Fabienne explains that we will taste three wines today; a Sylvaner, a Grand Cru Riesling and a Grand Cru Gewürztraminer. She shows us how to hold the glass by the stem so as not to warm the wine and tells us about the importance of colour ( the darker the more sugar) . We all sniff the wine to get the first nose before expertly swirling to add oxygen, which releases even more aromatic aromas for the second nose. Next we slurp and swish the wine around the palate. It’s serious stuff but we all chuckle anyway.
While the Riesling is the most important wine in Alsace, I enjoy tasting the less well known Sylvaner grape which is more of an daily pleasure. It’s dry, light and easy to drink with simple dishes and summer picnics, as well as perfect for the popular French cocktail Kir, (white wine with blackcurrant liqueur). We discover that Sylvaner grapes are planted in the northern areas of Alsace and make a refreshing, easy going wine with grapefruit and lime acidity, but less spiciness than the Riesling. We enjoy it so much that we order it again from the wine menu when we get back to the Amadeus Princess.
After the most enjoyable wine tasting and meander through the wines of Alsace, we continue our excursion to Obernai, one of those pretty medieval towns that built it’s wealth on the wine trade, to wander the half timbered street and sit in the market square in front of the statue of St Odile, who is the patron saint of Alsace. Soon it’s time to return to our cruise ship and continue our journey down the Rhine, but we’ll be looking out for more of these glorious Alsace wines when we get home.
My thanks for this Guest Post to my husband, Guy Cowper, who accompanied me on our Rhine River Cruise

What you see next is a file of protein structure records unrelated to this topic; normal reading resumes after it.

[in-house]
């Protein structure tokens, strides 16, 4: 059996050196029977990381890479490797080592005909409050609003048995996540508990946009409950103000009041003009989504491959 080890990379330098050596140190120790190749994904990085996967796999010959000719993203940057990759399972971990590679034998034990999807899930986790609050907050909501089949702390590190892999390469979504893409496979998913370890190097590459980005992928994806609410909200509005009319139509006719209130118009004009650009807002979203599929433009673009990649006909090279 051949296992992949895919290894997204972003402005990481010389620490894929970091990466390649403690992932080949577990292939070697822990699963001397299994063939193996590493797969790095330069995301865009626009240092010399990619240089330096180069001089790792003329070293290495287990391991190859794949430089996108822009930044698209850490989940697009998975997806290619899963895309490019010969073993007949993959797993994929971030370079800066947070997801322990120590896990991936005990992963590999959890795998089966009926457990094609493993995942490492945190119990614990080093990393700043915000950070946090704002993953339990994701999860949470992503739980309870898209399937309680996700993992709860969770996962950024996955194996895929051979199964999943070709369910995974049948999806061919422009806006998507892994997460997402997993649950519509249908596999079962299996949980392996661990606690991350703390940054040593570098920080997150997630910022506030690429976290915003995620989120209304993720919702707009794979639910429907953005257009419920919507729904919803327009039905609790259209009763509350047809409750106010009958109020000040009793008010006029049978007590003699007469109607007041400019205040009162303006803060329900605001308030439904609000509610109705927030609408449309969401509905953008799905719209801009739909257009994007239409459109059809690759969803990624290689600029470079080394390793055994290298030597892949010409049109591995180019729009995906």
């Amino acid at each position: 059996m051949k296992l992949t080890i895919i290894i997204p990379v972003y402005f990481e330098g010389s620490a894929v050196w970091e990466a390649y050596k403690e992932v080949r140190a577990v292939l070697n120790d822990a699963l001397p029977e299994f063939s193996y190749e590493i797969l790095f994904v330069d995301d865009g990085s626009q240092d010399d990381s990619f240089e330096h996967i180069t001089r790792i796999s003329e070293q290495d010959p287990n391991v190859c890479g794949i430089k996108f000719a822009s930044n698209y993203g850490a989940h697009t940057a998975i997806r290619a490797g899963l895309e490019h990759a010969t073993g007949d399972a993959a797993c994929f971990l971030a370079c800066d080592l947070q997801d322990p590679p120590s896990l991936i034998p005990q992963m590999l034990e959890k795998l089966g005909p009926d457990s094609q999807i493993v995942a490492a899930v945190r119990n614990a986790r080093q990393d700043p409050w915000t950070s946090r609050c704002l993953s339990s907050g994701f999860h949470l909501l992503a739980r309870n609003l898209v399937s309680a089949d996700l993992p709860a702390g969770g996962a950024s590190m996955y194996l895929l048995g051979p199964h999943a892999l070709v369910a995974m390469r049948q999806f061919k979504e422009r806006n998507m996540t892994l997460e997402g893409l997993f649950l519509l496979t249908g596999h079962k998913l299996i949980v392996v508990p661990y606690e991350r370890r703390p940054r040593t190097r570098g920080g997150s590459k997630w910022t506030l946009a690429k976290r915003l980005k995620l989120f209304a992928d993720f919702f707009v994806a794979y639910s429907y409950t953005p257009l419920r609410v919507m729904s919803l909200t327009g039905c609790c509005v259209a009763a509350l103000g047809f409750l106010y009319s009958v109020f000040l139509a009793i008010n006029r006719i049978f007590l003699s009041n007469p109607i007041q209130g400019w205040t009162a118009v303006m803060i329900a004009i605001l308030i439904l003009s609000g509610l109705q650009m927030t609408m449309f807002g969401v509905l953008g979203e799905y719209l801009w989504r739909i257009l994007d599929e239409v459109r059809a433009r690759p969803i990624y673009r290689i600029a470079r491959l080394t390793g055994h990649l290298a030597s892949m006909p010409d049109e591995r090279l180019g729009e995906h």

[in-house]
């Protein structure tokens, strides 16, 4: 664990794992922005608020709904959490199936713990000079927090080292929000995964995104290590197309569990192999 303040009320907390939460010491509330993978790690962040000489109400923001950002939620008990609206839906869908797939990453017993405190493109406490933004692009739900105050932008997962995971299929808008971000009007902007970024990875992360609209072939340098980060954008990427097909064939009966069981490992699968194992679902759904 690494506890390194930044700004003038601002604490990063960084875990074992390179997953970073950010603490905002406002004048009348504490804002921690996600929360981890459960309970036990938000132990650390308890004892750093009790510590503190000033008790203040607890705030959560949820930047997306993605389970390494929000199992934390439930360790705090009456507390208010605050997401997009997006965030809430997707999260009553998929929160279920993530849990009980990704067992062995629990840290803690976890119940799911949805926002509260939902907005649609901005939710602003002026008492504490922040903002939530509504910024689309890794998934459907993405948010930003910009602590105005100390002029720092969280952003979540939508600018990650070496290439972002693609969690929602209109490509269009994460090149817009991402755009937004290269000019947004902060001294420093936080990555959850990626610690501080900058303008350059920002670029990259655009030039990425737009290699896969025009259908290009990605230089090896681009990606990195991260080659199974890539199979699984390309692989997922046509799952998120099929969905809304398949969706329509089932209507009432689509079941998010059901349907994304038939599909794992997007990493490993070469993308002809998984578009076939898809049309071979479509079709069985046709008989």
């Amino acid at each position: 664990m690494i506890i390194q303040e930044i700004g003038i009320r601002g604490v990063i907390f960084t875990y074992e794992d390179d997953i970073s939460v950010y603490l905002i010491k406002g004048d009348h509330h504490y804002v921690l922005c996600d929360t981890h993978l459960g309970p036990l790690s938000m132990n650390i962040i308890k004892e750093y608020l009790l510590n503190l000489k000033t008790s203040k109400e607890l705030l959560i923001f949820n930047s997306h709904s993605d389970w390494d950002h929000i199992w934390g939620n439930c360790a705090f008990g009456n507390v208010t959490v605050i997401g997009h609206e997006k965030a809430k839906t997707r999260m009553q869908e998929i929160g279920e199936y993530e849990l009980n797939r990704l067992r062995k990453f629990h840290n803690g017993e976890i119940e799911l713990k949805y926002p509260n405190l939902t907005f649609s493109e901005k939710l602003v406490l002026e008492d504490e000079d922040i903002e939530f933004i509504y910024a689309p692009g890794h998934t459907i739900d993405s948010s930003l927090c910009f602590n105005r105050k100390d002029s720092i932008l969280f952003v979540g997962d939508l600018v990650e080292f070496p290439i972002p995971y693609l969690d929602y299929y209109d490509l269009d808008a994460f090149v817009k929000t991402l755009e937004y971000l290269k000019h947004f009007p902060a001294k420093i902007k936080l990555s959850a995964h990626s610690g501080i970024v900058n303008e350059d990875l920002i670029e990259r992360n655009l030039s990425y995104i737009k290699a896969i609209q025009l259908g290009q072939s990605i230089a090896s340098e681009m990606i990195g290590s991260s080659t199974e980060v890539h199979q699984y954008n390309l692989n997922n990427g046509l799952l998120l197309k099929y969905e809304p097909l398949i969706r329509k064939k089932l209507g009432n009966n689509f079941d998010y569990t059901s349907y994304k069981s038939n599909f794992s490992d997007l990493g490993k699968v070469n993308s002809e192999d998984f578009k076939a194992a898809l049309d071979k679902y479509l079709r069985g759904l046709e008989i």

More information about wine tasting on The Alsace Wine Route
Our Alsace Wine tasting and visit to Obernai was a half day excursion organised through Lüftner Cruises for guests on their Classic Rhine Cruise and cost €46 per person including coach travel, tour guide and wine tasting.
The Alsace Wine Route is a 170km trail that runs through the foothills of the Vosges mountains from Marlenheim to Thann, taking in the medieval castles, villages and vineyards of the Alsace wine growing region. There are many places where you can stop at the vineyards and wine properties to taste the Alsace wine and meet the local wine growers and throughout the year wine festivals are held in different towns and villages. Find out more about the Alsace Wine Route and the Fêtes du Vin on the Vins D’Alsace website
We enjoyed the wine tasting at Domaine Hering in Barr – find more information about the public wine tastings and gastronomic events they offer on their website. For more information about the nearby town of Obernai that was included in this excursion, visit the Obernai Tourism website
About Lüftner Cruises
My thanks to Lüftner Cruises who hosted our Rhine River Cruise – Lüftner Cruises specialise in European river cruises on the Rhine, Danube, Rhône and other destinations in Europe, with personal service and Austrian hospitality. You can also follow them on their Facebook Page. We travelled on the Amadeus Princess on a 7 day Classical Rhine Cruise which travelled from Basel to Amsterdam, although we disembarked at Cologne.
More stories from our Rhine River Cruise